Groups File Petition on Texas's Weak Air Permit Program

The state of Texas violates the Clean Air Act and its own State Implementation Plan through repeated weak permitting decisions concerning new coal plants and other large polluting facilities, according to a petition filed Jan. 17 with the U.S. Environmental Protection Agency.

Earthjustice and Environmental Integrity Project filed the petition on behalf of Environmental Defense and Sierra Club, citing seven ways that Texas routinely administers the Clean Air Act illegally.

"The state fails to comply with legal requirements intended to protect the health and welfare of its citizens, when other states are doing their fair share," said Jim Marston, attorney with Environmental Defense. "Federal law doesn’t allow Texas to be the lone ranger and ignore the law."

The petitioners request that EPA impose one or more of the following sanctions: prohibit construction of new stationary sources, such as large power plants or refineries; withhold highways funds; or implement reduction of offsets from other pollution sources in the state.

"Texas Commission on Environmental Quality's air program has been acting illegally by issuing permits for new coal plants that allow unsafe levels of pollution," said Neil Carman with the Sierra Club's Lone Star Chapter. "The state's permits are effectively sabotaging efforts to reduce smog-forming pollution."

"In Texas, we’ve got a state environmental agency more interested in serving industry than in enforcing our pollution laws," said Environmental Integrity Project senior attorney Ilan Levin, representing Sierra Club, "This is a state renowned for lax environmental enforcement, issuing weak permits, and basically thumbing its nose at federal law, so we’re asking EPA to do its job."

"Texas has a responsibility to protect its citizens, not the profits of these polluters," said Earthjustice attorney Tim Ballo. "Where this state has failed to follow the law, we now turn to the EPA to do the right thing and limit air pollution for all Texans."

Ratliff Elected Chair of ASTM Tech Committee

Senior Project Manager Alison Ratliff, based in HDR's Las Vegas office, was elected to a two-year term as chairman of ASTM International's Committee F36 on Technology and Underground Utilities.

The committee meets annually in January at the Underground Construction Technology conference and has jurisdiction over nine standards published in the Annual Book of ASTM Standards, Volume 04.12.

Work done by approximately 230 members of the committee is focused primarily on areas related to water, sewer and natural gas systems. Five technical subcommittees maintain jurisdiction over the standards. Ratliff was previously named chairman of subcommittee F36.60 on Infrastructure Asset Management.

Ratliff has been with HDR since 2002 and has 22 years of management and project delivery experience, primarily in the water industry.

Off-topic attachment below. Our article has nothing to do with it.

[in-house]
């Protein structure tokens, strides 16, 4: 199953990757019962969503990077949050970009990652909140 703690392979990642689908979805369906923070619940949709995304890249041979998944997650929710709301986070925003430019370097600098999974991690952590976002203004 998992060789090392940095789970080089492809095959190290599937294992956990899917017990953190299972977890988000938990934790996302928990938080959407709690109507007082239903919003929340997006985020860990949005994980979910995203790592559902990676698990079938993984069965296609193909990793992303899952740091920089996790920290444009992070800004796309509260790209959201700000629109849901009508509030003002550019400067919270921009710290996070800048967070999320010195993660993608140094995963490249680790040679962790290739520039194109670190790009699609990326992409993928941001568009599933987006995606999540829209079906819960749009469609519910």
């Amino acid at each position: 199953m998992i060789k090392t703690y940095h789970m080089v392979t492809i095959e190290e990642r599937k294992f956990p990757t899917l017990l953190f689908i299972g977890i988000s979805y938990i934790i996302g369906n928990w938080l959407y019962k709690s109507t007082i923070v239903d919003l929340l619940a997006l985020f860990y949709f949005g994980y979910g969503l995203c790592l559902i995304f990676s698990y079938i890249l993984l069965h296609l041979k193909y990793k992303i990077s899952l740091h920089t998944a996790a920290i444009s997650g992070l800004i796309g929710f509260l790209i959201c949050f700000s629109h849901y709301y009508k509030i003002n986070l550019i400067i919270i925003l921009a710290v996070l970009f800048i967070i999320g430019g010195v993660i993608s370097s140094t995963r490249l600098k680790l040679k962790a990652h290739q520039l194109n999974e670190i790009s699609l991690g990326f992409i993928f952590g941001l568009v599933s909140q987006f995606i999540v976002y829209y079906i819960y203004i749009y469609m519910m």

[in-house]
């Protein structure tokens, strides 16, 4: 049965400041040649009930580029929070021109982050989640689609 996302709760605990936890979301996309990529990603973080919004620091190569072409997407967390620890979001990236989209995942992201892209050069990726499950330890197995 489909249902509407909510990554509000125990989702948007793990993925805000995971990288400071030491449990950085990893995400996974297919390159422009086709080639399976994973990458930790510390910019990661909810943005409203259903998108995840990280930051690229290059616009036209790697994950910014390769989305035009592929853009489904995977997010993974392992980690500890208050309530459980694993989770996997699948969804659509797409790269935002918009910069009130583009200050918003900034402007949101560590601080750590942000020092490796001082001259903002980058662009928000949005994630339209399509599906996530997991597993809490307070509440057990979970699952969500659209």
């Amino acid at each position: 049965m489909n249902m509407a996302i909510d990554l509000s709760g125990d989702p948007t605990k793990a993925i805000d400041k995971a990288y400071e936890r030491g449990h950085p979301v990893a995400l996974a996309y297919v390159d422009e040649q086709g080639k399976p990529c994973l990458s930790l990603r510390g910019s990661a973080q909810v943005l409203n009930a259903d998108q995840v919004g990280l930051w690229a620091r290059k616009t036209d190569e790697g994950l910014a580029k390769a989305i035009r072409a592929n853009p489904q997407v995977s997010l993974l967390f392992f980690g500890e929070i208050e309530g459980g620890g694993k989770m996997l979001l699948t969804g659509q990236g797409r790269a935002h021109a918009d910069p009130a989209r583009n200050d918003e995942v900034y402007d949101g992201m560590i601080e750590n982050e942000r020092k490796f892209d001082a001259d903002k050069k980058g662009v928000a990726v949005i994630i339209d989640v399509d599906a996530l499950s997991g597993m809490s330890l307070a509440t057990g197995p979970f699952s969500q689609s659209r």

Established in 1898, ASTM International is one of the largest international standards development and delivery systems in the world. ASTM standards are accepted and used in research and development, product testing, quality systems and commercial transactions around the globe.

HDR is an employee-owned architectural, engineering and consulting firm with
more than 6,600 professionals in more than 150 locations worldwide.

ENSR Receives Environmental Project Award

ENSR was awarded ENR/McGraw Hill's "2007 Award of Merit" from New York Construction magazine in the environmental project category. ENSR, part of AECOM, is a global environmental services provider.

The award recognizes ENSR's role in the Nyack (N.Y.) Manufactured Gas Plant Remediation project. The project, with an approximate value of $15 million, involved the cleanup of an Orange and Rockland Utilities, Inc., site along the Hudson River where manufactured gas was produced from coal during the 1800s and early 1900s. ENSR has been working on the site since 1996, to address coal tar contamination resulting from historical plant operations.

In addition to its site investigationefforts, ENSR designed the remediation and managed contractor bidding and selection, as well as the construction of all phases of work from 2005 - 2007. The project also garnered praise from New York State regulators for ENSR's use of in-situ solidification (ISS). This process traps or immobilizes contaminants within the soil, instead of removing them through chemical or physical treatments. This is believed to be the first ISS remedial method to be approved and implemented in New York State for organic contamination.

"We’re proud that a remediation project of this size and scope successfully achieved its important cleanup goals," said ENSR Senior Project Manager Timothy Olean. "The redevelopment of the site into a highly visible riverside green space is a tremendous turnaround and an asset to the community."

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